Of particular significance are the diaries and letters that date from 1860 to 1866, the years Wood served in China. Beginning in 1859, the diaries relate Wood's voyage to China, his observations on life and customs in China, and his views of the Chinese. Ellen (Morphis), Wood's wife, became ill while in China and died. Wood noted both her symptoms and attempted treatments in his diary. The diaries from the period also reflect Wood's observations on the Tai-Ping Rebellion. Other papers concerning Wood's service in China include synopses of letters Wood wrote to E.W. Sehon of the Missionary Society of the Episcopal Church, South.
In addition to serving as minister, Wood was interested in the history of North Carolina Methodism. Wood collected and penned accounts of early western North Carolina churches and ministers. His manuscripts on Sunday School work in the Fayetteville District and the rise of Methodism in the Yadkin Valley are among the extant notes, letters, and volumes.
Other figures and subjects reflected in the papers include Charles Force Deems, Methodist minister, Wood family genealogy, and Wood's lifelong loyalty to Trinity College. An address by Wood to the Trinity College alumni association is present.
Researchers must register and agree to copyright and privacy laws before using this collection.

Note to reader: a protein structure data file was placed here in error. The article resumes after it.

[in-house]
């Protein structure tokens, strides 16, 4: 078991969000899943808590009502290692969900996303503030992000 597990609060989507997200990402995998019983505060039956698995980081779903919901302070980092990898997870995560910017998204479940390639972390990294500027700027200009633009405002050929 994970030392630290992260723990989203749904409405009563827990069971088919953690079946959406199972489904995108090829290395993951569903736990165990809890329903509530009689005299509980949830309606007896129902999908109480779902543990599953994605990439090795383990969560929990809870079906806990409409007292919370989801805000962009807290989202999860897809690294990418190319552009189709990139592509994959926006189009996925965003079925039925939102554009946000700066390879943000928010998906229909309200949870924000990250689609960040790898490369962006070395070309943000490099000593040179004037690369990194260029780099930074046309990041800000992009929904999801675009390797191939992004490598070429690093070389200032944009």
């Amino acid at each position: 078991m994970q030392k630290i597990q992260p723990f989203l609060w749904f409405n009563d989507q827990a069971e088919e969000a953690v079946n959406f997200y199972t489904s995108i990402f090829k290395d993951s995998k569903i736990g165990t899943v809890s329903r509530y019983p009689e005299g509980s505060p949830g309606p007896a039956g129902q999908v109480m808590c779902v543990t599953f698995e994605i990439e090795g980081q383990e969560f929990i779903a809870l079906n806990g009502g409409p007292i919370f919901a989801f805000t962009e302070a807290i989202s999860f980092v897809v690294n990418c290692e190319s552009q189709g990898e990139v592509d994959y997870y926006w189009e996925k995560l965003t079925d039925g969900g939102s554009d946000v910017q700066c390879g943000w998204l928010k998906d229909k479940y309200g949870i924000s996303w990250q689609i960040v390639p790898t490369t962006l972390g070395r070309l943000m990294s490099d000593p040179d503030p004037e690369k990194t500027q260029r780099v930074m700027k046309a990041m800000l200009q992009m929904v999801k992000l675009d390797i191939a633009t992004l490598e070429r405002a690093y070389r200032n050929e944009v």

Copyright for Official University records is held by Duke University; all other copyright is retained by the authors of items in these papers, or their descendants, as stipulated by United States copyright law.
The Diaries series contains 21 diaries kept by Wood for the years 1856 to 1885. The journals dating from 1859 to 1866 reflect the the years Wood served as a missionary in China. Diary entries relate Wood's voyage to China, his observations on life and customs in China and on the Tai-Ping Rebellion, and the illness and death of his wife Ellen, who accompanied him to China.
Diaries from 1883 through 1885 provide some information on Trinity College in Randolph County, N.C. during Wood's tenure as president of the College. The journal from 1885 contains one entry describing Wood's resignation.
The remaining diaries detail Wood's career as an itinerant pastor, missionary, and presiding elder in the Methodist Episcopal Church, South.
The Volumes series consists of 4 bound volumes related to Wood's work in the Methodist Church and his writing on the history of the Church.